Pavla 1/72 Nakajima Ki-87

KIT #: 72002
PRICE: $18.98 MSRP
DECALS: One option
REVIEWER: Scott Van Aken
NOTES: Includes cast metal, vacuform, and photo etched parts


The Ki-87 was developed in response to American B-29 Superfortress raids on the Home Islands. It followed up on earlier research by Nakajima and the Technical Division of Imperial Army Headquarters into boosting a large radial engine with a turbo-supercharger, which had begun in 1942, well before the B-29 raids began. The turbo-supercharger would allow for good performance at high altitudes.

Construction was delayed due to problems with the turbo-supercharger, and the prototype was not completed until February 1945; it first flew in April, but only five test flights were completed.


This is Pavla's second kit and shows how far this short run company has come over the years. There is a single sprue containing the injected plastic parts, a small bag of metal bits, a photo etch sprue, two vacuformed canopies and (not shown) a section of screen mesh.

The plastic bits are lightly engraved panel lines with the big pieces having large ejector  towers and some of the smaller bits being almost buried in flash and plastic blobs. The tail wheel will take some major drilling and shaping to remove the part from its surrounding plastic. Yes, this is old style short run. The metal castings are for the turbo, exhaust and engine fan. The first two items are also done in plastic, but the metal castings are better.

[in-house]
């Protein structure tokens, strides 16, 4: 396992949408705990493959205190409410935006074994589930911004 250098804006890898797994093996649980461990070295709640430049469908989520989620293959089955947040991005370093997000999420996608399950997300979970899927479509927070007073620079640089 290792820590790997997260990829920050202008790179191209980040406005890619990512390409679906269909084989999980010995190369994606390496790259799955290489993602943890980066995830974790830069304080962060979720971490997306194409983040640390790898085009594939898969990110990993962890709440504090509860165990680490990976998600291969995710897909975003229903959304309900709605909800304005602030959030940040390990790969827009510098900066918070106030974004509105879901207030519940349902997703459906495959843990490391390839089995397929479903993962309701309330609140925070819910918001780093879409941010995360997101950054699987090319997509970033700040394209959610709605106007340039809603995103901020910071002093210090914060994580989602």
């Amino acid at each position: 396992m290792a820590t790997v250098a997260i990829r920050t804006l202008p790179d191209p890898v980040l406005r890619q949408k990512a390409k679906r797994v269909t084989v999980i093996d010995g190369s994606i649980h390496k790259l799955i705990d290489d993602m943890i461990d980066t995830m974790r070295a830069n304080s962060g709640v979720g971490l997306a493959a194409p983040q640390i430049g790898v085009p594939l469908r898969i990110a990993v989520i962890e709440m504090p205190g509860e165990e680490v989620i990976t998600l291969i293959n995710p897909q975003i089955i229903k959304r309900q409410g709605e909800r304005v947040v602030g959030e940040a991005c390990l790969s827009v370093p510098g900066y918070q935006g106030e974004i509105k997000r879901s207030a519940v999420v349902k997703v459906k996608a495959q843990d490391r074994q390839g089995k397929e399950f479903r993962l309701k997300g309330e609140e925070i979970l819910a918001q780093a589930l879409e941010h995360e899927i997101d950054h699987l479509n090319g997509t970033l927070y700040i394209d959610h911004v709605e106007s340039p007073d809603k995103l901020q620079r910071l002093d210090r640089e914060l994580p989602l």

Photo etch is used for gear doors, wheel well interior and oleo scissors. The two vacuformed canopies are fairly well done and thick enough to allow you to cut them without too much trauma. The mesh screen is to be placed behind the turbo assembly. Actually, it looks like one installs the mesh and glues the metal turbo bits to it.

Instructions are well drawn and show any trimming needed as well as when you need to fabricate parts from stretched sprue. As I mentioned in the opening, this is an old style short run kit. The decal sheet is for the lone prototype and looks to be well printed. As this kit has been around for over a decade, one has to wonder how viable the sheet still might be. 


So there you have it. A look at something from our collective past. The kit has been on the shelves so long that the MSRP has become reasonable. Not for the faint at heart, but if you really want to build a shelf full of Japanese prototypes, this is your only viable option.


May 2010

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